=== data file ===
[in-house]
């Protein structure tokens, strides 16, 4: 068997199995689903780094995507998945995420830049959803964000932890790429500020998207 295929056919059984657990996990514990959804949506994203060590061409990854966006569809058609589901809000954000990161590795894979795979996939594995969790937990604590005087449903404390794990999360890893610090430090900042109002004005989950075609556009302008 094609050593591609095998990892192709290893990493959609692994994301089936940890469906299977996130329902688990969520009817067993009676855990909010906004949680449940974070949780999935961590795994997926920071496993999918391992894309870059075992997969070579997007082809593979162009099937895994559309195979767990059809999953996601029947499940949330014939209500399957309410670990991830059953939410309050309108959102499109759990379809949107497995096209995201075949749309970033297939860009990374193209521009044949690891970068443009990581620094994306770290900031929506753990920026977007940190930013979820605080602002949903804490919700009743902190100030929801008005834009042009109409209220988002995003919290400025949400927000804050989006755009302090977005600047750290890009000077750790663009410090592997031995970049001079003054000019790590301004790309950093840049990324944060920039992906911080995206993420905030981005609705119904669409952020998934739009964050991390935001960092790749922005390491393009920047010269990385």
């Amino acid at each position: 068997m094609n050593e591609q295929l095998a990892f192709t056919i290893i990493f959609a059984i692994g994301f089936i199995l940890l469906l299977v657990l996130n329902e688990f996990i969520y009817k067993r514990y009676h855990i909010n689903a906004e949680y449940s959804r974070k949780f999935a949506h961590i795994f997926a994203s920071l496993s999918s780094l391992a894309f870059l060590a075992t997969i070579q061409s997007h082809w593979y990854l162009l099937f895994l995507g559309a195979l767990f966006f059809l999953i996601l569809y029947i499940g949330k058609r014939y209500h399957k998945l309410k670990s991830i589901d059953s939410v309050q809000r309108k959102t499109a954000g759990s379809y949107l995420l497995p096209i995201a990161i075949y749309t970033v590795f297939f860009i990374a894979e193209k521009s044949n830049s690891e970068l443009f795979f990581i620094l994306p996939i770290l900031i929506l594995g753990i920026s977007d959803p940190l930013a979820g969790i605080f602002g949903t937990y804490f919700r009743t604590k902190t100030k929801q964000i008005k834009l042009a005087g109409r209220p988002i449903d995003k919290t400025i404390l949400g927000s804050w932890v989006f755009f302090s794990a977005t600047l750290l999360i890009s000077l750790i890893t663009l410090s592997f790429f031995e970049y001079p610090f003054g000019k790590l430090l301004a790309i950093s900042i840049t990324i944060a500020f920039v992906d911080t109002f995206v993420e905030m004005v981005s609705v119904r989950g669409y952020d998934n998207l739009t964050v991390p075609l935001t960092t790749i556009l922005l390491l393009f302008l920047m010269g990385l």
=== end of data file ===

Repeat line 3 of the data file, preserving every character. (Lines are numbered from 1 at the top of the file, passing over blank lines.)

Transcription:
């Amino acid at each position: 068997m094609n050593e591609q295929l095998a990892f192709t056919i290893i990493f959609a059984i692994g994301f089936i199995l940890l469906l299977v657990l996130n329902e688990f996990i969520y009817k067993r514990y009676h855990i909010n689903a906004e949680y449940s959804r974070k949780f999935a949506h961590i795994f997926a994203s920071l496993s999918s780094l391992a894309f870059l060590a075992t997969i070579q061409s997007h082809w593979y990854l162009l099937f895994l995507g559309a195979l767990f966006f059809l999953i996601l569809y029947i499940g949330k058609r014939y209500h399957k998945l309410k670990s991830i589901d059953s939410v309050q809000r309108k959102t499109a954000g759990s379809y949107l995420l497995p096209i995201a990161i075949y749309t970033v590795f297939f860009i990374a894979e193209k521009s044949n830049s690891e970068l443009f795979f990581i620094l994306p996939i770290l900031i929506l594995g753990i920026s977007d959803p940190l930013a979820g969790i605080f602002g949903t937990y804490f919700r009743t604590k902190t100030k929801q964000i008005k834009l042009a005087g109409r209220p988002i449903d995003k919290t400025i404390l949400g927000s804050w932890v989006f755009f302090s794990a977005t600047l750290l999360i890009s000077l750790i890893t663009l410090s592997f790429f031995e970049y001079p610090f003054g000019k790590l430090l301004a790309i950093s900042i840049t990324i944060a500020f920039v992906d911080t109002f995206v993420e905030m004005v981005s609705v119904r989950g669409y952020d998934n998207l739009t964050v991390p075609l935001t960092t790749i556009l922005l390491l393009f302008l920047m010269g990385l």